WEDNESDAY: 1970s homegrown terrorism and the FBI, Aesthetic Appeal of the Gubernatorial Candidates, Religious Freedom Bill, and Alleged Murder of Unarmed Black Man in South Carolina


Author Bryan Burrough shares his book Days of Rage with us.  The book is about homegrown terrorism in the 1970s and the battle it fought with the FBI.  "The FBI counted 2,500 bombings in 1971 alone."

Burrough says that most people assume the 1970s was all about peacefully protesting the war when there was still much racial tension and violence occurring.  He talks about the constant bombing being almost accepted it was so commonplace.  

E. Eric Guirard and Heather Kleinpeter discuss which of the four Gubernatorial candidates appears to be the most statesmanly like.  

Kleinpeter says that Scott Angelle looks the most Gubernatorial.  Guirard says that he does not feel any of them win in the looks category.  

Kleinpeter says of Kip Holden, "Every time I run into that man he's got a big smile, and he looks impeccable." 


Former State Director of the Louisiana NAACP Kwame Asante discusses the alleged murder of an unarmed black man by a white policeman in North Charleston, South Carolina.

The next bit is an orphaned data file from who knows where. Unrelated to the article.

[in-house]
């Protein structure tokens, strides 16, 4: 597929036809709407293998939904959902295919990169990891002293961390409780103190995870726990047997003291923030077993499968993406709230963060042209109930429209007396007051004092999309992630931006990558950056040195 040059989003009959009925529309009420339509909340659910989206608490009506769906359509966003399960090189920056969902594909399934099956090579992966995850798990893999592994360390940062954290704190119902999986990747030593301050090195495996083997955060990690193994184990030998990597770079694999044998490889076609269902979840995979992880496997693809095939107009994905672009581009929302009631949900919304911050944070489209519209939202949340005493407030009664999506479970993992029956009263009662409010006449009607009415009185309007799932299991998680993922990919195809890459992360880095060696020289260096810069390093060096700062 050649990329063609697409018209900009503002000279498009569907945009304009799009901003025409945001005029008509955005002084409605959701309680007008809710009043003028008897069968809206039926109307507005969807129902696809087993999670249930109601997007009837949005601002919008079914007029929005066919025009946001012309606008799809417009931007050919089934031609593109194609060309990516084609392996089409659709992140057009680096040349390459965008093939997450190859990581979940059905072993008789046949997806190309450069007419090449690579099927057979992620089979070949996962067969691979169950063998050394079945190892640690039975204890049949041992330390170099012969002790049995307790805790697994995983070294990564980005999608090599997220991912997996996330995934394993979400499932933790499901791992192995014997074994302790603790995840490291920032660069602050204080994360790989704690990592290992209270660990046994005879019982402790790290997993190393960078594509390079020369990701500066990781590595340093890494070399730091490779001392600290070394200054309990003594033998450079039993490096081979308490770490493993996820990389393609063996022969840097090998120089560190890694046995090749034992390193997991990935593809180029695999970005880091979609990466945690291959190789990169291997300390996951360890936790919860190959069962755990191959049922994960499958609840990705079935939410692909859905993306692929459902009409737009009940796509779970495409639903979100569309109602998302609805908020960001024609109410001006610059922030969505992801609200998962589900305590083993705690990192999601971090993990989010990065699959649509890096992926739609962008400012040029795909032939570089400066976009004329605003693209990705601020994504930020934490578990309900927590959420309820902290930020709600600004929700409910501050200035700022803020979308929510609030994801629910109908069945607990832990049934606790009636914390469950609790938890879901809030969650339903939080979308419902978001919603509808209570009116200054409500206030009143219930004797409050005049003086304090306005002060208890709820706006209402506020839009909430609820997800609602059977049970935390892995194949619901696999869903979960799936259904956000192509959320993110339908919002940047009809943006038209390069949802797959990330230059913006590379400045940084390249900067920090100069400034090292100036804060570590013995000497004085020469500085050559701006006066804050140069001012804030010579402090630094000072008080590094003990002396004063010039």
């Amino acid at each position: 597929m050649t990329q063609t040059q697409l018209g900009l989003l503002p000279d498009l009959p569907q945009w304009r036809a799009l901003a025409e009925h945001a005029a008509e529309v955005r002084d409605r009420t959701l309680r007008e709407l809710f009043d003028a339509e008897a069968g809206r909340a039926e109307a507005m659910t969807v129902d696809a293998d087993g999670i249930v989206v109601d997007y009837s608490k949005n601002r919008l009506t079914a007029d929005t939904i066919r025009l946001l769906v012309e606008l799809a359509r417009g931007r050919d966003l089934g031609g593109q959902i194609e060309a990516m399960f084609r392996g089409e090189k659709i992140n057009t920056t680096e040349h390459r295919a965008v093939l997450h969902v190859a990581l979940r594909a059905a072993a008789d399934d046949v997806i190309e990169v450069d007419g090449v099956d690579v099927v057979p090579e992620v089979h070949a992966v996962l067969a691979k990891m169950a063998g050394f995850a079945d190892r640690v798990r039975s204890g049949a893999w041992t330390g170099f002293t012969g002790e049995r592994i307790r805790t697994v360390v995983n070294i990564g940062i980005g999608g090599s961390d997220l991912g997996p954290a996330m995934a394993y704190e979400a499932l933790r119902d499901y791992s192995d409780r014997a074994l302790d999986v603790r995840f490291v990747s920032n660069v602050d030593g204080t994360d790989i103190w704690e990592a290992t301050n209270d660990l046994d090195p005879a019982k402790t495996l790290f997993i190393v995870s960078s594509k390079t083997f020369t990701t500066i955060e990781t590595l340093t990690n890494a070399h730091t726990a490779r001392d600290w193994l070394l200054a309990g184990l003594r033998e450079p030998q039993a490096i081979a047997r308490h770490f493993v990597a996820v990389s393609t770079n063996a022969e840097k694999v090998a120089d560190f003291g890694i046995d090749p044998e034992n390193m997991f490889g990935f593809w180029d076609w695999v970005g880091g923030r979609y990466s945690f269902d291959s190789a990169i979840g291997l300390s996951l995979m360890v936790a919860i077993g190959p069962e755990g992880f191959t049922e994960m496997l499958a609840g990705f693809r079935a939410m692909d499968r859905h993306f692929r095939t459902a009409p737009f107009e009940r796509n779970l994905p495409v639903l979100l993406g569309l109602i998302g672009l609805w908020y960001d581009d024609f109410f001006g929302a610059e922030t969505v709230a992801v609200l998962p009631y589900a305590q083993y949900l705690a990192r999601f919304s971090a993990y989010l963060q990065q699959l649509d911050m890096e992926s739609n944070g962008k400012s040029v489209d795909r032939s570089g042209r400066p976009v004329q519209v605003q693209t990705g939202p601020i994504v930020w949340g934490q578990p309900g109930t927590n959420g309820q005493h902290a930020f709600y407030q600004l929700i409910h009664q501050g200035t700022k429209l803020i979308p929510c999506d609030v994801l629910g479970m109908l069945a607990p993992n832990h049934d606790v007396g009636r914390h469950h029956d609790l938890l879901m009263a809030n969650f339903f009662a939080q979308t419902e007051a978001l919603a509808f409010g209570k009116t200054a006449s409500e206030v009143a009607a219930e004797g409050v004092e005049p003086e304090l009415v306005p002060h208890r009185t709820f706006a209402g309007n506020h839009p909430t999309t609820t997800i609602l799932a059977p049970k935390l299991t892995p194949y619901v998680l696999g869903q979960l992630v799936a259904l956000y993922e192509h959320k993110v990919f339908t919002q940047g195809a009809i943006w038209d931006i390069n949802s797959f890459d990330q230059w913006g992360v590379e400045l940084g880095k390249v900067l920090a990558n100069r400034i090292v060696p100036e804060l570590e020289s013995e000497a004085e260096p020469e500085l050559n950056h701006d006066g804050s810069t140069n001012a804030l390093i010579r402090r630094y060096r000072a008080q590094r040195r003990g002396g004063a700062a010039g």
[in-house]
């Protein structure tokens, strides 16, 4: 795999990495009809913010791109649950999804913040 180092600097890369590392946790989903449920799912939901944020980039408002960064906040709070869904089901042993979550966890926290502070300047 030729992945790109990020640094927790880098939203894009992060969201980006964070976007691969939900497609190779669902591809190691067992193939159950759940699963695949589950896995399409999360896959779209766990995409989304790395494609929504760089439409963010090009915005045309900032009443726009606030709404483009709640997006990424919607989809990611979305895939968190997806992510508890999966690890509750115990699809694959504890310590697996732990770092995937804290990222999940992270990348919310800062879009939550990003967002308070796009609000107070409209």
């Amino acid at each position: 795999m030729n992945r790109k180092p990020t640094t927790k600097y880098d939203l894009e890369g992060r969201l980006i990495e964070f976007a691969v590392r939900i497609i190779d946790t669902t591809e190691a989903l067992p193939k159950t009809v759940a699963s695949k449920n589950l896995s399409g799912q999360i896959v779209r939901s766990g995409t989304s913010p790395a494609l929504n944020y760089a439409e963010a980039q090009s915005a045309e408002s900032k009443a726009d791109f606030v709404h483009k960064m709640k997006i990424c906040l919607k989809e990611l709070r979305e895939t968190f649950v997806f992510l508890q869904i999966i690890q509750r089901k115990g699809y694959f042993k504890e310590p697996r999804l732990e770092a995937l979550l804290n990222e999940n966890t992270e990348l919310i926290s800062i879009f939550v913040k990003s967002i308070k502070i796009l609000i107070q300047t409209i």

"We don't know if it was racially motivated yet, or if it was just bad procedure." 

"As a black man, my first initial reaction is a certain amount of anger and pain, and ask the question: what if the person wasn't black would it have been the same outcome?"

They discuss whether shootings such as these with potential racial motive make African Americans more or less likely to join police forces.  

Representative Mike Johnson from Bossier City discusses his proposed bill about religious freedom and marriage.  "It was meant to be a common sense piece of legislation that would receive some civil discourse."

Johnson says, "It's merely a law that prohibits discrimination by the state government on marital beliefs." 

Johnson also comments on his five other bills.  He also comments on upcoming abortion restrictions, and he affirms that he is pro life and values the sanctity of life.